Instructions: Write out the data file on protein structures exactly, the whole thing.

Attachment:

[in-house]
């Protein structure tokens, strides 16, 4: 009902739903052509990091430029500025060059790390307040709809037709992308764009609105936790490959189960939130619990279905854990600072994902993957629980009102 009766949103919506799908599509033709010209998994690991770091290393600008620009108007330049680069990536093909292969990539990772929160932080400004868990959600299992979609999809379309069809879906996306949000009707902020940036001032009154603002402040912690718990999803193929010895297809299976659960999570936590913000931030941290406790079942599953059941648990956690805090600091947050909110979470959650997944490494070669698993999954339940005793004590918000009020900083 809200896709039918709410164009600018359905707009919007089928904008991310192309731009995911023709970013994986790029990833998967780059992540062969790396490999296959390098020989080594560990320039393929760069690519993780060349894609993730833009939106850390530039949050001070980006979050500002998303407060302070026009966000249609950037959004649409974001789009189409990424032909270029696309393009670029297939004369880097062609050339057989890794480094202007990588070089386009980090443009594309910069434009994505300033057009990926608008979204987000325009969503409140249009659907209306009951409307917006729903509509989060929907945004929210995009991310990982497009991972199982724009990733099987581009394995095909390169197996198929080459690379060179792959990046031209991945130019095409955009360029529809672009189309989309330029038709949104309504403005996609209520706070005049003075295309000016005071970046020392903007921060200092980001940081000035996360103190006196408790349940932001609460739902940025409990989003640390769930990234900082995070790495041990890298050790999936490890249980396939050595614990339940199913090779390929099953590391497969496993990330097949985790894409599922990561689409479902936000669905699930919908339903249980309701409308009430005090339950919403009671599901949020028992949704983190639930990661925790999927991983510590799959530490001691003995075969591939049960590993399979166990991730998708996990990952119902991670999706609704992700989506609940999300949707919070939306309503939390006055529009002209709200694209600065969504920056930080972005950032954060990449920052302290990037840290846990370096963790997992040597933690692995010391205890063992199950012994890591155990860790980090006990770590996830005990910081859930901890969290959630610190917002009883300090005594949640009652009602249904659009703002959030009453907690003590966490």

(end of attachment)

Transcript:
[in-house]
């Protein structure tokens, strides 16, 4: 009902739903052509990091430029500025060059790390307040709809037709992308764009609105936790490959189960939130619990279905854990600072994902993957629980009102 009766949103919506799908599509033709010209998994690991770091290393600008620009108007330049680069990536093909292969990539990772929160932080400004868990959600299992979609999809379309069809879906996306949000009707902020940036001032009154603002402040912690718990999803193929010895297809299976659960999570936590913000931030941290406790079942599953059941648990956690805090600091947050909110979470959650997944490494070669698993999954339940005793004590918000009020900083 809200896709039918709410164009600018359905707009919007089928904008991310192309731009995911023709970013994986790029990833998967780059992540062969790396490999296959390098020989080594560990320039393929760069690519993780060349894609993730833009939106850390530039949050001070980006979050500002998303407060302070026009966000249609950037959004649409974001789009189409990424032909270029696309393009670029297939004369880097062609050339057989890794480094202007990588070089386009980090443009594309910069434009994505300033057009990926608008979204987000325009969503409140249009659907209306009951409307917006729903509509989060929907945004929210995009991310990982497009991972199982724009990733099987581009394995095909390169197996198929080459690379060179792959990046031209991945130019095409955009360029529809672009189309989309330029038709949104309504403005996609209520706070005049003075295309000016005071970046020392903007921060200092980001940081000035996360103190006196408790349940932001609460739902940025409990989003640390769930990234900082995070790495041990890298050790999936490890249980396939050595614990339940199913090779390929099953590391497969496993990330097949985790894409599922990561689409479902936000669905699930919908339903249980309701409308009430005090339950919403009671599901949020028992949704983190639930990661925790999927991983510590799959530490001691003995075969591939049960590993399979166990991730998708996990990952119902991670999706609704992700989506609940999300949707919070939306309503939390006055529009002209709200694209600065969504920056930080972005950032954060990449920052302290990037840290846990370096963790997992040597933690692995010391205890063992199950012994890591155990860790980090006990770590996830005990910081859930901890969290959630610190917002009883300090005594949640009652009602249904659009703002959030009453907690003590966490």